(Source: BusinessWeek) Bank of America Corp., the largest U.S. bank, agreed to modify some home-equity loans through the government’s Home Affordable Modification Program amid criticism from bond investors and consumer groups over the federal effort to limit foreclosures.
Bank of America, which handles 14 million home loans including 3 million second-lien mortgages, is the first mortgage servicer to sign a contract committing it to the program, the Charlotte, North Carolina-based company said today in a statement. Chief Executive Officer Brian Moynihan made a “verbal commitment” to the program during a meeting with Treasury Secretary Timothy F. Geithner earlier this month, the bank said.
“For many homeowners facing severe financial difficulty, decreasing the payment on the first mortgage without a reduction in the payment on the second lien may not produce an affordable combined mortgage payment,” Barbara Desoer, president of Bank of America Home Loans, said in the statement.
President Barack Obama has said the HAMP program would target as many as 4 million Americans struggling to hold on to their homes. The plan successfully modified 66,465 first- mortgage loans as of Dec. 31, with almost 800,000 more in trial plans, according to data released Jan. 15 by the Treasury Department.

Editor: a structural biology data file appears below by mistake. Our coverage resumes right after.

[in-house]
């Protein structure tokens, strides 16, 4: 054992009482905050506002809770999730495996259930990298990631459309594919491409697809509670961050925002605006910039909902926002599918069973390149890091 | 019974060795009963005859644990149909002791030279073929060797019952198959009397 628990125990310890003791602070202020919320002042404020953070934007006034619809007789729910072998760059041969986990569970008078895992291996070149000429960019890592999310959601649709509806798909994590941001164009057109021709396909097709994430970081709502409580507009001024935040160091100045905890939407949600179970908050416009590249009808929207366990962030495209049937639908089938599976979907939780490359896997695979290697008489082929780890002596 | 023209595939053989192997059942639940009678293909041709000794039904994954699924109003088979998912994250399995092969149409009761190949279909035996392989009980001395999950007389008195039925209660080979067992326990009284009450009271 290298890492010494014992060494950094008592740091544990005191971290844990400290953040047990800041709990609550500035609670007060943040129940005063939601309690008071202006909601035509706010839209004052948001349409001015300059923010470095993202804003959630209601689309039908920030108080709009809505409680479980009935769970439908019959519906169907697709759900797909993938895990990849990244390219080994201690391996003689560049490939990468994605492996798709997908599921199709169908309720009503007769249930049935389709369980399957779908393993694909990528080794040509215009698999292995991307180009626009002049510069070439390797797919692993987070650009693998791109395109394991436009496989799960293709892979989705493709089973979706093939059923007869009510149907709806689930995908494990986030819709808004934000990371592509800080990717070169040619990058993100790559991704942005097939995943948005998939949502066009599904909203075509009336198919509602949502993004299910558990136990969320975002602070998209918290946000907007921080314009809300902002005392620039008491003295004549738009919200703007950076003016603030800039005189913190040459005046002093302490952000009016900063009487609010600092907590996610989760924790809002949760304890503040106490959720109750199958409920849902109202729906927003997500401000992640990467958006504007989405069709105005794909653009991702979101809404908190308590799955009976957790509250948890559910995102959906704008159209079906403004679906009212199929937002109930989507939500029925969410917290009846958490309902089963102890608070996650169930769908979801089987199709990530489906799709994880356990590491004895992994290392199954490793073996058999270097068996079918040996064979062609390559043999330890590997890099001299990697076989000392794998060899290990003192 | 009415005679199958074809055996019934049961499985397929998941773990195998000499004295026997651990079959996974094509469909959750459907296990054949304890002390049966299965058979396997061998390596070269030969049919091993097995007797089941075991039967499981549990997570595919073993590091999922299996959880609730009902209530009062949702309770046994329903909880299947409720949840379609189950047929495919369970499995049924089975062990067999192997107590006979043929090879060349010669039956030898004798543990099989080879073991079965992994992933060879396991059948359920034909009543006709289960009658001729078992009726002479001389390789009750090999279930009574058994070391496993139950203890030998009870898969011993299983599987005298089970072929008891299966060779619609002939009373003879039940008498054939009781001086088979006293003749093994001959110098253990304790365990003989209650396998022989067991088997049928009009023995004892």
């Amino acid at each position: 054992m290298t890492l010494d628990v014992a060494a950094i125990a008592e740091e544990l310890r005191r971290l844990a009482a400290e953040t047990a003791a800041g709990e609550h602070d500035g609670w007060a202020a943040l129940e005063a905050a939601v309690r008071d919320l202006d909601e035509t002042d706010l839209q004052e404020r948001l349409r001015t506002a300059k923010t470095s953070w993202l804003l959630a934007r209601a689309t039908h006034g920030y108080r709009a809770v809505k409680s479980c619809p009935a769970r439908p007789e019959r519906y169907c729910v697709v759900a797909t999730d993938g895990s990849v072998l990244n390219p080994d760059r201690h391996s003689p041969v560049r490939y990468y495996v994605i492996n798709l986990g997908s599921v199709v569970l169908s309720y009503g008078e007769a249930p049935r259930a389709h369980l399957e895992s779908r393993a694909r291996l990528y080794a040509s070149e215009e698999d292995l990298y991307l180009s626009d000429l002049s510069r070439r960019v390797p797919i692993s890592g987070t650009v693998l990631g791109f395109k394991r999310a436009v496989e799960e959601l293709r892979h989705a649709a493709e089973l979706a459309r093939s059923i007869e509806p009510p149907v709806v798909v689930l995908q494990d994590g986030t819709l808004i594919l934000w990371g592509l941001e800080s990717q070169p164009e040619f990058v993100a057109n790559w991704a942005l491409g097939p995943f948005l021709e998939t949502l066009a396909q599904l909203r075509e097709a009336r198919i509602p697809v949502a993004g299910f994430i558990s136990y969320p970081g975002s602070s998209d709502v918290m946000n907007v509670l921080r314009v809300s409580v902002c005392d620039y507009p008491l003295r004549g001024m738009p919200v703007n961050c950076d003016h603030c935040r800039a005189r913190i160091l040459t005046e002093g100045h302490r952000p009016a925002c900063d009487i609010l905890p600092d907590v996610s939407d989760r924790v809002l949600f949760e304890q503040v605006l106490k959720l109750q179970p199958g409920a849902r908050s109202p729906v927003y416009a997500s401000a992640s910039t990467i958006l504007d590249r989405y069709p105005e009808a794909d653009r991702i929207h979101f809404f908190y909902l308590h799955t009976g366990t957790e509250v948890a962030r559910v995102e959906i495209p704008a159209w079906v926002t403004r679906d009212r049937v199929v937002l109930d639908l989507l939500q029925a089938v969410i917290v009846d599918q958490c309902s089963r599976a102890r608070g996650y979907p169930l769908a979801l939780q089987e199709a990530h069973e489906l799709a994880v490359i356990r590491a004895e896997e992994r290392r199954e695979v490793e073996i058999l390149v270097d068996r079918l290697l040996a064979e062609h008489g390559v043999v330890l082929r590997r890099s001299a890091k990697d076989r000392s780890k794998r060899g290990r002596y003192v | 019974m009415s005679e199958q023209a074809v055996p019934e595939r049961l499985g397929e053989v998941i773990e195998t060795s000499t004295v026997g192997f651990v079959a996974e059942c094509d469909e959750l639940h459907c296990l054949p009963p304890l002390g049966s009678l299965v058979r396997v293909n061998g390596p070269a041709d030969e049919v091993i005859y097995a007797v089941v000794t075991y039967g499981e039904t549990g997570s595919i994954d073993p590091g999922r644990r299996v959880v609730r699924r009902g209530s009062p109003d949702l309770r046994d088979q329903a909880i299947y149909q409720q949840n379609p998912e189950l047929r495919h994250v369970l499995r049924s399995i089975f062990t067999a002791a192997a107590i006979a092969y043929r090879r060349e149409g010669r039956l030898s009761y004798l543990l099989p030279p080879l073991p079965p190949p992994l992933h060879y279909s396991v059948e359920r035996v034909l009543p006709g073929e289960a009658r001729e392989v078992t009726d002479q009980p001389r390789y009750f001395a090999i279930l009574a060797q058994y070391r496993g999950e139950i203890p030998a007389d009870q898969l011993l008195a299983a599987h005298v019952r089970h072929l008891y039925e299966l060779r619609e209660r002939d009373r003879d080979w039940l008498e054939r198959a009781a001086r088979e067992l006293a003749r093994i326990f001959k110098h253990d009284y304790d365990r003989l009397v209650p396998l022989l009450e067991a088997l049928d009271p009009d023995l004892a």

Mortgage-bond investors including BlackRock Inc., the world’s largest asset manager, and Pacific Investment Management Co., which runs the world’s largest bond fund, have objected to the treatment of second-lien debt under the Obama administration’s $75 billion loan-modification program, saying it should be wiped out before first mortgages get changed.
The announced second-mortgage program does little to encourage the forgiveness of mortgage principal, what’s most needed in order to curb soaring foreclosures, said Bruce Marks, chief executive officer for Neighborhood Assistance Corp. of America, the Boston-based consumer group. The government is concerned that the four largest U.S. banks, including Bank of America, are holding more than $400 billion of home-equity loans with limited reserves set aside for potential losses, he said.
“If they were to start writing them down to their true value, the banks would be insolvent,” Marks said in an interview last week. Officials are “scared to death of what would happen.”
The federal government is encouraging lenders and servicers to sign up for its program, William Apgar, senior adviser for mortgage finance to the Housing and Urban Development Department, said today at a housing conference in Washington. Second liens are “not an easy problem to solve,” he said.
“There are no plans to rework or revamp the second-lien program,” Melanie Roussell, a HUD spokeswoman, said in an interview.
Bank of America’s Desoer said reaching a deal before the release of the final program guidelines “is a continued demonstration of Bank of America’s strong overall commitment to homeownership retention.”
The Treasury Department announced the program in April.